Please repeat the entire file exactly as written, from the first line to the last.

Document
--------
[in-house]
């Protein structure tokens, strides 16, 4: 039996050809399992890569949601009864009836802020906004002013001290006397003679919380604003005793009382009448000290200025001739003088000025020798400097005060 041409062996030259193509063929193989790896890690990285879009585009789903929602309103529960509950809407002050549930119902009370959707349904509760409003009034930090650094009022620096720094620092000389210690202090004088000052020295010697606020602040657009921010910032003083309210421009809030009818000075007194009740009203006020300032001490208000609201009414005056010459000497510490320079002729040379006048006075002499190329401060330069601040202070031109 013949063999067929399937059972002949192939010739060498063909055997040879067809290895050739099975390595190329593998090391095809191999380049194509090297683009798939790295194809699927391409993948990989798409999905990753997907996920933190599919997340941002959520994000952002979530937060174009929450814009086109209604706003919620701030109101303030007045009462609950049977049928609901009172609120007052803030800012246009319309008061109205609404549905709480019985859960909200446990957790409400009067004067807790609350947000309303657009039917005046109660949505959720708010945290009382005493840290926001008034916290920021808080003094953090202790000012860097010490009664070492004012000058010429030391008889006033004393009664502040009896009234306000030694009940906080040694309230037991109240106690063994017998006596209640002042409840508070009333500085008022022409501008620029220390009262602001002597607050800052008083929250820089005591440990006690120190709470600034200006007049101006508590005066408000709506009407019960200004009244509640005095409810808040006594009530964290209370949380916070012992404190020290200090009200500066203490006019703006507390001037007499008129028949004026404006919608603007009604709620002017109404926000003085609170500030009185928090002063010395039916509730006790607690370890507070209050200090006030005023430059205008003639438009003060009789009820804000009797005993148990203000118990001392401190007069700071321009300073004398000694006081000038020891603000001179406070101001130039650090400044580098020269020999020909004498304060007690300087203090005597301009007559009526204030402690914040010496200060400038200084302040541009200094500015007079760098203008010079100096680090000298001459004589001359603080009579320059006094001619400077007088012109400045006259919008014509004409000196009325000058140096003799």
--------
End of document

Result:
[in-house]
């Protein structure tokens, strides 16, 4: 039996050809399992890569949601009864009836802020906004002013001290006397003679919380604003005793009382009448000290200025001739003088000025020798400097005060 041409062996030259193509063929193989790896890690990285879009585009789903929602309103529960509950809407002050549930119902009370959707349904509760409003009034930090650094009022620096720094620092000389210690202090004088000052020295010697606020602040657009921010910032003083309210421009809030009818000075007194009740009203006020300032001490208000609201009414005056010459000497510490320079002729040379006048006075002499190329401060330069601040202070031109 013949063999067929399937059972002949192939010739060498063909055997040879067809290895050739099975390595190329593998090391095809191999380049194509090297683009798939790295194809699927391409993948990989798409999905990753997907996920933190599919997340941002959520994000952002979530937060174009929450814009086109209604706003919620701030109101303030007045009462609950049977049928609901009172609120007052803030800012246009319309008061109205609404549905709480019985859960909200446990957790409400009067004067807790609350947000309303657009039917005046109660949505959720708010945290009382005493840290926001008034916290920021808080003094953090202790000012860097010490009664070492004012000058010429030391008889006033004393009664502040009896009234306000030694009940906080040694309230037991109240106690063994017998006596209640002042409840508070009333500085008022022409501008620029220390009262602001002597607050800052008083929250820089005591440990006690120190709470600034200006007049101006508590005066408000709506009407019960200004009244509640005095409810808040006594009530964290209370949380916070012992404190020290200090009200500066203490006019703006507390001037007499008129028949004026404006919608603007009604709620002017109404926000003085609170500030009185928090002063010395039916509730006790607690370890507070209050200090006030005023430059205008003639438009003060009789009820804000009797005993148990203000118990001392401190007069700071321009300073004398000694006081000038020891603000001179406070101001130039650090400044580098020269020999020909004498304060007690300087203090005597301009007559009526204030402690914040010496200060400038200084302040541009200094500015007079760098203008010079100096680090000298001459004589001359603080009579320059006094001619400077007088012109400045006259919008014509004409000196009325000058140096003799």